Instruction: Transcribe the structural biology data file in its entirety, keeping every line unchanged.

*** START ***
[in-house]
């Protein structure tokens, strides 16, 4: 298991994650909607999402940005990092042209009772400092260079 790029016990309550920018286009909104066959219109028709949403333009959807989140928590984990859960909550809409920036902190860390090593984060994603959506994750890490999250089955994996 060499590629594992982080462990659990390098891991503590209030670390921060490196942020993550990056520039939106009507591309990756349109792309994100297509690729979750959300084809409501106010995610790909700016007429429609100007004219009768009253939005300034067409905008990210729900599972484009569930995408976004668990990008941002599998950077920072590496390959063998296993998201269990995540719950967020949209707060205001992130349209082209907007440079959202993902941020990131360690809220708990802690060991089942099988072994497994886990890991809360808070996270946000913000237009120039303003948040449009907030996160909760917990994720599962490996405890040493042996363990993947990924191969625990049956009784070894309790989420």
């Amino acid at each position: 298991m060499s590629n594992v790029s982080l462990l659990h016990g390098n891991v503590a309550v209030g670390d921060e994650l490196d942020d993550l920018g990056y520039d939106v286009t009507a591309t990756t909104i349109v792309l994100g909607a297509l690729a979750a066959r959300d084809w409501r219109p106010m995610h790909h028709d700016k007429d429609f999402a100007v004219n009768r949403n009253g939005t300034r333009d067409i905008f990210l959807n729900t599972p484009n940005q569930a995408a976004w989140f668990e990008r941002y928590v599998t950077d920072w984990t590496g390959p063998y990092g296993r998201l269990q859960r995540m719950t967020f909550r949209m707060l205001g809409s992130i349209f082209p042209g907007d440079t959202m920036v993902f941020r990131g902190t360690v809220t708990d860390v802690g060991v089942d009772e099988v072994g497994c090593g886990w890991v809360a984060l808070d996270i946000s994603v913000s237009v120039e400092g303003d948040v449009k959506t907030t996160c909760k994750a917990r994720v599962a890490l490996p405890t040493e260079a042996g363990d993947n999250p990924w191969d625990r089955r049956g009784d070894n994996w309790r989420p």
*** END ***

[in-house]
């Protein structure tokens, strides 16, 4: 298991994650909607999402940005990092042209009772400092260079 790029016990309550920018286009909104066959219109028709949403333009959807989140928590984990859960909550809409920036902190860390090593984060994603959506994750890490999250089955994996 060499590629594992982080462990659990390098891991503590209030670390921060490196942020993550990056520039939106009507591309990756349109792309994100297509690729979750959300084809409501106010995610790909700016007429429609100007004219009768009253939005300034067409905008990210729900599972484009569930995408976004668990990008941002599998950077920072590496390959063998296993998201269990995540719950967020949209707060205001992130349209082209907007440079959202993902941020990131360690809220708990802690060991089942099988072994497994886990890991809360808070996270946000913000237009120039303003948040449009907030996160909760917990994720599962490996405890040493042996363990993947990924191969625990049956009784070894309790989420």
């Amino acid at each position: 298991m060499s590629n594992v790029s982080l462990l659990h016990g390098n891991v503590a309550v209030g670390d921060e994650l490196d942020d993550l920018g990056y520039d939106v286009t009507a591309t990756t909104i349109v792309l994100g909607a297509l690729a979750a066959r959300d084809w409501r219109p106010m995610h790909h028709d700016k007429d429609f999402a100007v004219n009768r949403n009253g939005t300034r333009d067409i905008f990210l959807n729900t599972p484009n940005q569930a995408a976004w989140f668990e990008r941002y928590v599998t950077d920072w984990t590496g390959p063998y990092g296993r998201l269990q859960r995540m719950t967020f909550r949209m707060l205001g809409s992130i349209f082209p042209g907007d440079t959202m920036v993902f941020r990131g902190t360690v809220t708990d860390v802690g060991v089942d009772e099988v072994g497994c090593g886990w890991v809360a984060l808070d996270i946000s994603v913000s237009v120039e400092g303003d948040v449009k959506t907030t996160c909760k994750a917990r994720v599962a890490l490996p405890t040493e260079a042996g363990d993947n999250p990924w191969d625990r089955r049956g009784d070894n994996w309790r989420p």